When push comes to shove in the budget juggle of building a new home, some areas notoriously end up at the bottom of the ‘must-do’ list. And, typically garden design and landscaping gets put in the ‘after we move in’ category, which can sometimes stretch to a really long time after the move in!
There’s no need to put it in the too hard and expensive basket if you do some research and careful planning. We have a few tips and ideas to get you started and help the creative juices!
Where to start?
The number one research activity to kick off is a review of your estate design guidelines and covenants. Generally they include a series of requirements together with some design tips and a list of local specialists you may like to consult.
The type of guidelines they might include relate to,
- Promoting biodiversity (using native plants to create food or habitat for other native species such as butterflies
- Supporting water conservation
- Mature tree/shrub height restrictions and planting proximity to the home
- Garden design ideas and plant selection
- Letterbox form and design
Some estates may even require frontyards to be established within the first 3 months of home handover to integrate individual private gardens with parkland areas for optimum streetscape results.
Simple, elegant and low maintenance.
What do you need from this space?
How you see yourself using your frontyard has a big impact on the design you choose, especially when it comes to integrating some of the key functional items such as,
- Pathway style and location, which could be pavers, decking, concrete to connect the letterbox with the front
- Kids and pets play spaces influencing whether you have a lawn area,
- Letterbox location and design for a cohesive finished design,
- Relaxation areas or a spot for a garden bench,
- Impact street appeal.
Whether you have a definite green thumb, have good intentions, or realistic about your (lacking) passion for gardening, your chosen frontyard design will impact your level of ongoing maintenance. For this reason it is important to be conservative with your estimation of available free time and choose the right option for your lifestyle.
Depending on which way your frontyard faces, it may be nice to include somewhere to enjoy a morning cuppa in the sun, or an afternoon aperitif! The Zara Hanging Pod Chair as featured on The Block and the classic Adirondack Chair from Kmart.
Where can I source information and advice?
You should make the most of your local councils’ resources who offer its residents advice relating to local plant varieties and suggested biodiversity design ideas. A lot of plant nurseries will also work with you to select suitable plant products if you take in a copy of your home drawings and demonstrate you have put some time into researching and planning. A visit to Bunnings DIY Planting and Growing online workshops are a definite must-see in your research plan!
Going for street appeal
When getting into the design phase a fundamental aspect to consider is the amount of sun your frontyard will see throughout the day. Essentially, the direction your garden faces will significantly impact your final design and plant selection.
- A north facing garden is impacted by the sun ALL DAY which means selecting hardy sun- loving plants,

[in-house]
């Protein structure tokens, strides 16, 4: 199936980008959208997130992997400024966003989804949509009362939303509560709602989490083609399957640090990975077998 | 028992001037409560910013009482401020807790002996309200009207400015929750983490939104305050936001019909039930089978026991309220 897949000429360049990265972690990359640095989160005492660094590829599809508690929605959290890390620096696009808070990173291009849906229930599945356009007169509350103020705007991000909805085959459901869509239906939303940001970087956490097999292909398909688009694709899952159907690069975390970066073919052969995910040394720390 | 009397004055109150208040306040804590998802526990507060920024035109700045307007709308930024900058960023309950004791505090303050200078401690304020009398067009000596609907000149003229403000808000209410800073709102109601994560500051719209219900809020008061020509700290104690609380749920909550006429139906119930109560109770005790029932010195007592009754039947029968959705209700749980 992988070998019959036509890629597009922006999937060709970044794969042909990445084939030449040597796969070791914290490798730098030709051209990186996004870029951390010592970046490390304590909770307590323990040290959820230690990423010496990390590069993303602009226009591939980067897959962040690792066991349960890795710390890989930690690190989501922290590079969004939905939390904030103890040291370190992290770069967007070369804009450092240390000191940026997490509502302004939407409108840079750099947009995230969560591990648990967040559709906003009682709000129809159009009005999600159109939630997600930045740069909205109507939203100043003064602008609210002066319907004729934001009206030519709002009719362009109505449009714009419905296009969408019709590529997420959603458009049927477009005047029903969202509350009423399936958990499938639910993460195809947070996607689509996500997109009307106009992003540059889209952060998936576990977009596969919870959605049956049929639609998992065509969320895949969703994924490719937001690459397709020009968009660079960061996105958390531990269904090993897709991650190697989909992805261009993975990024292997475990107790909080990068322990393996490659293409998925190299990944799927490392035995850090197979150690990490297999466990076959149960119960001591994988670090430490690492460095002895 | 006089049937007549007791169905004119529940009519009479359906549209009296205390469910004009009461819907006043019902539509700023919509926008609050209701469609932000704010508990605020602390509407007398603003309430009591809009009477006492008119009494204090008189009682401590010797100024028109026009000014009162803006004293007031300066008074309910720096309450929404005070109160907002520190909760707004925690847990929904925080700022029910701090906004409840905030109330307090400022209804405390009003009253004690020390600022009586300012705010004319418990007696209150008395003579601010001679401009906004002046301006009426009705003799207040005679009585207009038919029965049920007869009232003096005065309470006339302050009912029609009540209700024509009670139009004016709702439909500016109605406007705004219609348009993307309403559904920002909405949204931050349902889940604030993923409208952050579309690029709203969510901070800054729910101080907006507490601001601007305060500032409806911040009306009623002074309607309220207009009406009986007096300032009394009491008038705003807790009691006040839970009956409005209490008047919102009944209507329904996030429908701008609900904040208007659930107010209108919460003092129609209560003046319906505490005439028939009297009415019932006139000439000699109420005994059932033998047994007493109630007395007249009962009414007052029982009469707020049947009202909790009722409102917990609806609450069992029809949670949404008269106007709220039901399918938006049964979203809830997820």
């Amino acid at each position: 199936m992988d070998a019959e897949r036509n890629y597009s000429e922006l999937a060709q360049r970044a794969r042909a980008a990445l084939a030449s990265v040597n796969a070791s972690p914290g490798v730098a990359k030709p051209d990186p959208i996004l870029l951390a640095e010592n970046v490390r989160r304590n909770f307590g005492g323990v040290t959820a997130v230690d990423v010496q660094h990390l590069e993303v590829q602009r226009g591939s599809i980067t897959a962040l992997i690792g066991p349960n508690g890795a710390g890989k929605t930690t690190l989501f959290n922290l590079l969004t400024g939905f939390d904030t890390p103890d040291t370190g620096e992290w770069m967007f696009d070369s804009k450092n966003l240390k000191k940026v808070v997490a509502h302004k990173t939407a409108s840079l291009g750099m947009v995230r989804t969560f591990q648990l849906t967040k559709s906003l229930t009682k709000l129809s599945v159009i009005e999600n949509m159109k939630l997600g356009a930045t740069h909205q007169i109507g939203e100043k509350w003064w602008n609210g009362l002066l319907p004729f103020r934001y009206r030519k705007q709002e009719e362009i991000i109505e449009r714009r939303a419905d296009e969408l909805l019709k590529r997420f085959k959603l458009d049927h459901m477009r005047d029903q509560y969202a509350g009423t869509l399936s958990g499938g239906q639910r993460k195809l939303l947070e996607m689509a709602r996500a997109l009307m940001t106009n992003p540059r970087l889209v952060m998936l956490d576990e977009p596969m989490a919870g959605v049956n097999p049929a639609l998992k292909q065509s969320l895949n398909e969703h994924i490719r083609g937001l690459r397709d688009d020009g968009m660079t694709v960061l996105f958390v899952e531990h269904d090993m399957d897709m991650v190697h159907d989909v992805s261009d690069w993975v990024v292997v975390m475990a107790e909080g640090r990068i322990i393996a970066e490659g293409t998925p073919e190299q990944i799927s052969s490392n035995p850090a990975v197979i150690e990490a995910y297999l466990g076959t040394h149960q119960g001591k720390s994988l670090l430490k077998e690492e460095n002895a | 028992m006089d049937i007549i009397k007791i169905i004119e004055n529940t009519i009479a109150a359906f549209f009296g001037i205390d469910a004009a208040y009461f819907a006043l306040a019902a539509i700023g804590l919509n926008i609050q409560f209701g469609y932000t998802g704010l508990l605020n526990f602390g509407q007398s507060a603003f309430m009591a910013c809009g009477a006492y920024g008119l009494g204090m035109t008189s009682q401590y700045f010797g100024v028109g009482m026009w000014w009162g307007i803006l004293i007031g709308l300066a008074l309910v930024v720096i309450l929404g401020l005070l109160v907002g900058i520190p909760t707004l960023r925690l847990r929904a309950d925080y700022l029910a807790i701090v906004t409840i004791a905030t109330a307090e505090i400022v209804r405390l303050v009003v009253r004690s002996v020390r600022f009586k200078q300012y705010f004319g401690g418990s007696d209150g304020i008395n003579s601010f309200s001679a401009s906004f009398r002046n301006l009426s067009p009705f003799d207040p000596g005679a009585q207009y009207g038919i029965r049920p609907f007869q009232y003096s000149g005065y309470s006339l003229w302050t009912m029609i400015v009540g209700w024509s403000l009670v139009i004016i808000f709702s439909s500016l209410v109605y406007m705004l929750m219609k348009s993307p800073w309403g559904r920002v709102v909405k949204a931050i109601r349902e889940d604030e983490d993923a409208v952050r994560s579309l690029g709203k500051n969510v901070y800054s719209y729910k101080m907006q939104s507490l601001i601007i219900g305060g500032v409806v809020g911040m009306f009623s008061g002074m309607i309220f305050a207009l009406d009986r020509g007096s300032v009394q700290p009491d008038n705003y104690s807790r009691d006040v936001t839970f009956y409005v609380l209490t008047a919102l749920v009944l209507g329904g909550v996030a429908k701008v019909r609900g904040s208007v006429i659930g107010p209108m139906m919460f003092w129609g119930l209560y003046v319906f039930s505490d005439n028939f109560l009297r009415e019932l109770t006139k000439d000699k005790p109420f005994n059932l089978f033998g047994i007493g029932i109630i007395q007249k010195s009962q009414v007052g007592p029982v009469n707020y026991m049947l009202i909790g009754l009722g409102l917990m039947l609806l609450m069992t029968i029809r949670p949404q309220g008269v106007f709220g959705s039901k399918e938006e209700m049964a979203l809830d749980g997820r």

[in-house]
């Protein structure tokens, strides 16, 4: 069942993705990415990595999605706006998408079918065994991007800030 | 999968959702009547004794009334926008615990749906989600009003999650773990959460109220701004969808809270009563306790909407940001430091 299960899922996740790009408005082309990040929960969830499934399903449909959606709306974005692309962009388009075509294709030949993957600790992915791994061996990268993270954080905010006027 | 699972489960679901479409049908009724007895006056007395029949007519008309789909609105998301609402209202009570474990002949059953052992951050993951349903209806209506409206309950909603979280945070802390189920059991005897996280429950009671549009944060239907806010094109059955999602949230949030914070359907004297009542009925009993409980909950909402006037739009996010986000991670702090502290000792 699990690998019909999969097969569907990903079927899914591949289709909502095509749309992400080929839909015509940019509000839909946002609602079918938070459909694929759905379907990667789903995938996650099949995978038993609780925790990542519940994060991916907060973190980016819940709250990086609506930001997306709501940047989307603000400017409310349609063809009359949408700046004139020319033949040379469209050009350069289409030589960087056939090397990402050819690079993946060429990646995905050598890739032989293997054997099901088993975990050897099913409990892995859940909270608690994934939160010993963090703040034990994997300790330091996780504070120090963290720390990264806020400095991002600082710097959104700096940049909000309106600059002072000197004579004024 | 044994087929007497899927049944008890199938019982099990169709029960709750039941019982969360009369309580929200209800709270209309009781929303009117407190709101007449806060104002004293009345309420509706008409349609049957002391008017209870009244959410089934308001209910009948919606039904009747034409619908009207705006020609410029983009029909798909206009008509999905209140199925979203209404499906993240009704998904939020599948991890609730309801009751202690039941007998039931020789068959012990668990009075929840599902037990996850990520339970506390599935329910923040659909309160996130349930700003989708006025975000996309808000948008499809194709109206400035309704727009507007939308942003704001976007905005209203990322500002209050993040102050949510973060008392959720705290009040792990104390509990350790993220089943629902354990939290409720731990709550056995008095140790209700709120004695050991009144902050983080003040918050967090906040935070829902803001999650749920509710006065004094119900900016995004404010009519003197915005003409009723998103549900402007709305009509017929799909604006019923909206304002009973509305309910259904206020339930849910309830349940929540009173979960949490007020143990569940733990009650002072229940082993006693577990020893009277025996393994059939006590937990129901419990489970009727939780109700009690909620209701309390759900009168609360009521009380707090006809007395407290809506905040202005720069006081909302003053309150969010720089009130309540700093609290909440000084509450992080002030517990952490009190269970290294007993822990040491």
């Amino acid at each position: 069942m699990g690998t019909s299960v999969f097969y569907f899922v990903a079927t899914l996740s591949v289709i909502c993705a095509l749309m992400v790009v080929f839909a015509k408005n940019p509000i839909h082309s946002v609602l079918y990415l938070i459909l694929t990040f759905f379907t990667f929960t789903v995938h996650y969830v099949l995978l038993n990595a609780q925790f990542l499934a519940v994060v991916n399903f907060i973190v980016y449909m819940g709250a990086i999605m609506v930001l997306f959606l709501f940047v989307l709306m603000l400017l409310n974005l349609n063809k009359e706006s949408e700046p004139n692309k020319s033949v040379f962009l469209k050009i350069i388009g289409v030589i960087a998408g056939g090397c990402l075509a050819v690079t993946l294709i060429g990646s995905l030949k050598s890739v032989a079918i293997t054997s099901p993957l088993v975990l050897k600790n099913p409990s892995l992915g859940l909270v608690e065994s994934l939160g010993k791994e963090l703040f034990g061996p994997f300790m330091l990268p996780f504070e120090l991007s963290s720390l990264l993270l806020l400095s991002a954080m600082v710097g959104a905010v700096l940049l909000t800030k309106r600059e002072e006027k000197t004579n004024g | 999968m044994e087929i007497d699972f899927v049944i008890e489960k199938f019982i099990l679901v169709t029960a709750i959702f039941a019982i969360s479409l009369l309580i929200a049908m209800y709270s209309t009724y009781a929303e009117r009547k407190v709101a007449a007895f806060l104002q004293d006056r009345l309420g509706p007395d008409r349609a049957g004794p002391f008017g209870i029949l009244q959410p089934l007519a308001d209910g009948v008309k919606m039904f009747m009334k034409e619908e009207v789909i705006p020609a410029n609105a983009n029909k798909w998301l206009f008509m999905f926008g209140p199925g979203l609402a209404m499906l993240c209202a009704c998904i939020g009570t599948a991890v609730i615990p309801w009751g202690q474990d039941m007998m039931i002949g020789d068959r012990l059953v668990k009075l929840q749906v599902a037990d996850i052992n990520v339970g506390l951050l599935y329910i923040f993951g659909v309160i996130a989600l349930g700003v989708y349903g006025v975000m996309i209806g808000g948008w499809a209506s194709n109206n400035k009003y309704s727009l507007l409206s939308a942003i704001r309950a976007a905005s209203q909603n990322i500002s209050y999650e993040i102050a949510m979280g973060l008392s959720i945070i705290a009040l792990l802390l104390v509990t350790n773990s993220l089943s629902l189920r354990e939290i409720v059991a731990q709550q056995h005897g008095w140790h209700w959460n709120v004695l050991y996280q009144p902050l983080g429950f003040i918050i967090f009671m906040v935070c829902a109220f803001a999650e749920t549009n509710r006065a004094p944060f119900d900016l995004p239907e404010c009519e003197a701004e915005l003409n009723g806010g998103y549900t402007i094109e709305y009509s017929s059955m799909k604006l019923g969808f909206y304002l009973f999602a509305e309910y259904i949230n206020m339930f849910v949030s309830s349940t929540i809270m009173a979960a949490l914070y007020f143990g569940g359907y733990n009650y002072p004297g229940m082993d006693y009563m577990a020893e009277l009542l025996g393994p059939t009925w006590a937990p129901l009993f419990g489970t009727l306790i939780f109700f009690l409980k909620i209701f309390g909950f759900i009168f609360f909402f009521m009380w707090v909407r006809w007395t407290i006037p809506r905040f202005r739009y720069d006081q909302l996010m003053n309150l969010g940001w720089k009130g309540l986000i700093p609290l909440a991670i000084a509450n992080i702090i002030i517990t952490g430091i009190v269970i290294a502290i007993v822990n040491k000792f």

- A south facing garden experiences mainly afternoon sun, so shade tolerant planting is recommended,
- A west facing garden is impacted by the hot afternoon sun,
- An east facing garden sees the morning sun so will be in the shade most of the afternoon.
Your design may include a main focal point such as an ornamental tree or a decorative pot, a striking decking or water feature for some street appeal wow. With most estates including restrictions on the presence of front fencing a consideration could be designing your planting to create some privacy and division from the public footpath.
Focal design feature for impact street appeal.
With water conservation a key consideration in garden design it makes sense to look at including an automatic watering system to reduce the ongoing maintenance requirements and contribute to the re-sale value of your home. Most greenfield estates include recycled water connection for garden use which is perfect for watering system use. For the die-hard non-green thumbs, there is a vast variety of synthetic turf available at a range of different budgets with some so life like you will have your neighbours dying to know your gardening secrets!
Shrub planting to create a living front fence for increased privacy.
Your new home guide
All Carlisle clients receive a comprehensive handover guide to the care and maintenance of their new home to keep that brand new feeling. To protect the integrity of your home slab and footings and to maintain your new home warranty, some key information in garden design is,
- Garden beds, grass areas and rock areas should be kept away from the house,
- Weed matting should not be used near the house,
- Keep all trees well away from the house, noting that root systems may spread up to twice the height of the tree,
- Do not cover weepholes, ensuring that neighbouring garage walls, soil build ups or garden landscaping do not hinder the weepholes functionality causing moisture to enter the wall cavity, or stop it from exiting,
- Keep landscaping around the house consistent, avoiding large areas of concrete to one side of the house and garden beds on the other,
- Sprinkler systems should not be installed near the house and require regular monitoring for overwatering and leaks,
- Take into account the affect that your neighbours landscaping may be having on your property and vice versa,
For a behind the scenes experience and to get the scoop direct from the design team, be sure to follow us on Instagram, @Carlislehomes.